Titanic Moon: Orange Soup From Saturnian TurnDecember 19, 2000 / Posted by: Shige Abe
Titan is Saturn’s biggest moon. A little larger than the planet Mercury, it is also one of the biggest moons in the solar system (only Jupiter’s moon Ganymede is larger). The astronomer Carl Sagan described Titan as, “one of the most fascinating and instructive worlds illustrating prebiological organic chemistry.” Sagan stated that, on Titan, we could see the synthesis of complex organic molecules happening right before our eyes.
That’s because the orange haze that completely surrounds Titan is an organic chemistry experiment in action. Cosmic rays, ultraviolet light from the sun, and charged particles trapped by Saturn’s magnetic field all initiate chemical reactions in Titan’s atmosphere, causing chains of hydrocarbons to form. Titan’s atmosphere very much resembles the oxygen-free, primordial atmosphere of early Earth. Titan’s atmosphere is about “95% nitrogen, 5% methane with traces of other hydrocarbons, hydrogen cyanide (HCN) and other cyano- compounds,” said Dr. Robert Minard, Senior Lecturer in Chemistry at Penn State University.
Minard, and his collaborators with the Astrobiology Institute and Penn State, have recently developed a new diagnostic method that has improved our understanding of Titan’s atmospheric chemistry.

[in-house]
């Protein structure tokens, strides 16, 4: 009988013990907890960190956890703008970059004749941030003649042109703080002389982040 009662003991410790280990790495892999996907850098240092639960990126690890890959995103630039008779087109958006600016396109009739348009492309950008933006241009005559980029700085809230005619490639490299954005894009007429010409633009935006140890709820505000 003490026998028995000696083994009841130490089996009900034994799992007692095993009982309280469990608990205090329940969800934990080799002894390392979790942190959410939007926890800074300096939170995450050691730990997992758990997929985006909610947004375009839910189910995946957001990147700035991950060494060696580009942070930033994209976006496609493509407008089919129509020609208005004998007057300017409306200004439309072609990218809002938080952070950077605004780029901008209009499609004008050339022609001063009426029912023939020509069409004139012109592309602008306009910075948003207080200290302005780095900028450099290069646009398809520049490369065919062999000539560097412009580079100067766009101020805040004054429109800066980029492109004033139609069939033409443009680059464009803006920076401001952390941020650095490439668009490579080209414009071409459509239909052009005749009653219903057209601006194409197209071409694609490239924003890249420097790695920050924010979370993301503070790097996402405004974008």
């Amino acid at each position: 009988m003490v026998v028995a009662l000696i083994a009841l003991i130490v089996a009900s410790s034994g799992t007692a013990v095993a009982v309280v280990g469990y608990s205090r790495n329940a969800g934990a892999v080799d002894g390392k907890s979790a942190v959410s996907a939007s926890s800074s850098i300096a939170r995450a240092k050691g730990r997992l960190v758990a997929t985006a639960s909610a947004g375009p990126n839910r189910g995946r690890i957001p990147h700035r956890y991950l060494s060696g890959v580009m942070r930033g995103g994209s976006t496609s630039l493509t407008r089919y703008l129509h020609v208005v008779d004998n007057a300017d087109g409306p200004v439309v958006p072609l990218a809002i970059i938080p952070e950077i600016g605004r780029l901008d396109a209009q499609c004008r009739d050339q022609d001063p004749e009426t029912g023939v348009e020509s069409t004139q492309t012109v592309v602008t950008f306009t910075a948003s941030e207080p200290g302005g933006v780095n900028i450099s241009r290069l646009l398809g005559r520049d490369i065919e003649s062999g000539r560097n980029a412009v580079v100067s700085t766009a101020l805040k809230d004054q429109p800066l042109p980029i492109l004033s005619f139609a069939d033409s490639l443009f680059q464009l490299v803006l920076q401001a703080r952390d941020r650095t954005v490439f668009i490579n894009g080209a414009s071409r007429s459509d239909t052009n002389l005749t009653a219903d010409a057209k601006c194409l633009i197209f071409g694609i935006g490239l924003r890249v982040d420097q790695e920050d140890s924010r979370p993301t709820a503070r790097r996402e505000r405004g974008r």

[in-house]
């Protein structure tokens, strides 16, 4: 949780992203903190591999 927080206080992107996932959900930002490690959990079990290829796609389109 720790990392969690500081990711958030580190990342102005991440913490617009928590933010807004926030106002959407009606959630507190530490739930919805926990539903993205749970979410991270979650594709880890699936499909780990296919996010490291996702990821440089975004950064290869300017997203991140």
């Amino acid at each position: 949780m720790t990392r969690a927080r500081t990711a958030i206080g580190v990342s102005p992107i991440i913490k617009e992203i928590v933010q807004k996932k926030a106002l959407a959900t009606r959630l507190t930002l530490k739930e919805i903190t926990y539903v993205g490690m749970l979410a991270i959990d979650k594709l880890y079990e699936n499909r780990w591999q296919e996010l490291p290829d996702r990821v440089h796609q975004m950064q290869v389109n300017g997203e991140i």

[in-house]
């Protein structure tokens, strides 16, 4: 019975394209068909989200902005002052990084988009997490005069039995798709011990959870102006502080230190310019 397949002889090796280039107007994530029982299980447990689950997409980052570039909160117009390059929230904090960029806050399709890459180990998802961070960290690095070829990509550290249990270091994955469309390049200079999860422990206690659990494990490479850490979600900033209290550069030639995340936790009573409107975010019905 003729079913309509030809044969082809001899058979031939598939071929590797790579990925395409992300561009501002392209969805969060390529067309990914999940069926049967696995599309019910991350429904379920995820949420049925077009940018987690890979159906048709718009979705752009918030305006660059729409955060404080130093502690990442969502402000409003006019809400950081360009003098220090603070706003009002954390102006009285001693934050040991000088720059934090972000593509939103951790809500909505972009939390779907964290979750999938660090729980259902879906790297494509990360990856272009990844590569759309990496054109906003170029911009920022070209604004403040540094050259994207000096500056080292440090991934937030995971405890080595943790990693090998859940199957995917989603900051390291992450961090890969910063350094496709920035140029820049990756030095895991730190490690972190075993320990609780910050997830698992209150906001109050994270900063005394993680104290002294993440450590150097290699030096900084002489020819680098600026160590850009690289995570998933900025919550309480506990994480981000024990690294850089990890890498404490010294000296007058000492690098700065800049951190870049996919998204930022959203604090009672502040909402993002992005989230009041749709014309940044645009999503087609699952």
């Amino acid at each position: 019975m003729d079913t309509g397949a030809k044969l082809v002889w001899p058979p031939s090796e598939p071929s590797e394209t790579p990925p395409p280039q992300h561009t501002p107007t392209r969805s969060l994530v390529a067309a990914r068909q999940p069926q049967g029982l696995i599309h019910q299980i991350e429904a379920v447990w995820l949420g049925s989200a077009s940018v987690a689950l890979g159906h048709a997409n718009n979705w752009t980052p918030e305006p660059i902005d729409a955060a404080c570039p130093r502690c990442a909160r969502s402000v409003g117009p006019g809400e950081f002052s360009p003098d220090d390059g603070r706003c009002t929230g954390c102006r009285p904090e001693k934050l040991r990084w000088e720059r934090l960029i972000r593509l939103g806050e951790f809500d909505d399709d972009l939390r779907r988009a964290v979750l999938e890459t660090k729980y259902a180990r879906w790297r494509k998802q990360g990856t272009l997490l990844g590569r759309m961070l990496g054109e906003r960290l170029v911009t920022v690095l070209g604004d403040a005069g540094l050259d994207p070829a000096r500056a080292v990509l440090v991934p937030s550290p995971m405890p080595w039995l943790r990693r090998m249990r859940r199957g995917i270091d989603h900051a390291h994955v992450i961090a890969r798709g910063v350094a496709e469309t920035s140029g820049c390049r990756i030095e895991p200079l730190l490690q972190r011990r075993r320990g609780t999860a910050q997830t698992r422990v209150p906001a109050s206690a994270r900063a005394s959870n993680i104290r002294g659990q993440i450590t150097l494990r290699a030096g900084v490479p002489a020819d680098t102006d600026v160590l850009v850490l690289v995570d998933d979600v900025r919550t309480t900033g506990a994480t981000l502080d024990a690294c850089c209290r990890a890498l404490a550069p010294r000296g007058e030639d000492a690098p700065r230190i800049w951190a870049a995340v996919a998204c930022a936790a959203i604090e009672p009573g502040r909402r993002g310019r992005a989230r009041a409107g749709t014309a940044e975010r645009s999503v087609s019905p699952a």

To probe for carbon and hydrogen in more complex hydrocarbons on Titan, the technique employed a combined thermal and chemical analysis, called GC-MS. The term GC-MS refers to gas chromatography (GC) – to separate various components like ammonia or cyanide – and mass spectroscopy (MS) – to understand their various identifying mass and molecular weights. GC-MS is a powerful analytical tool to probe gaseous elements and ions. It renders a kind of chemical fingerprint of what conditions might be like in the atmosphere. It has allowed the researchers to demonstrate that Titan’s atmosphere contains elements that are similar to the degradation products from a polymer of hydrogen cyanide (HCN).
HCN polymer is a black solid believed to have played a major role in the emergence of life on the earth 4 billion years ago. HCN plays a crucial role in primordial organic synthesis, for it is a building block of such basic elements of life as amino acids and purines (parts of nucleic acids like DNA; specifically, adenine and guanine).
This analytical method provides strong evidence that HCN chemistry is an important aspect of Titan’s atmosphere, and that HCN polymer is a major component of the orange colored haze.
In an experiment designed to simulate the chemistry going on in Titan’s atmosphere, degradation/GC-MS analysis was also carried out on HCN polymer and on a reddish brown polymer created by heating an 80:20 mixture of nitrogen and methane. “The similarity of the products from both materials demonstrated that Titan’s brown haze is probably a hydrocarbon/HCN polymer composite,” said Dr. Minard.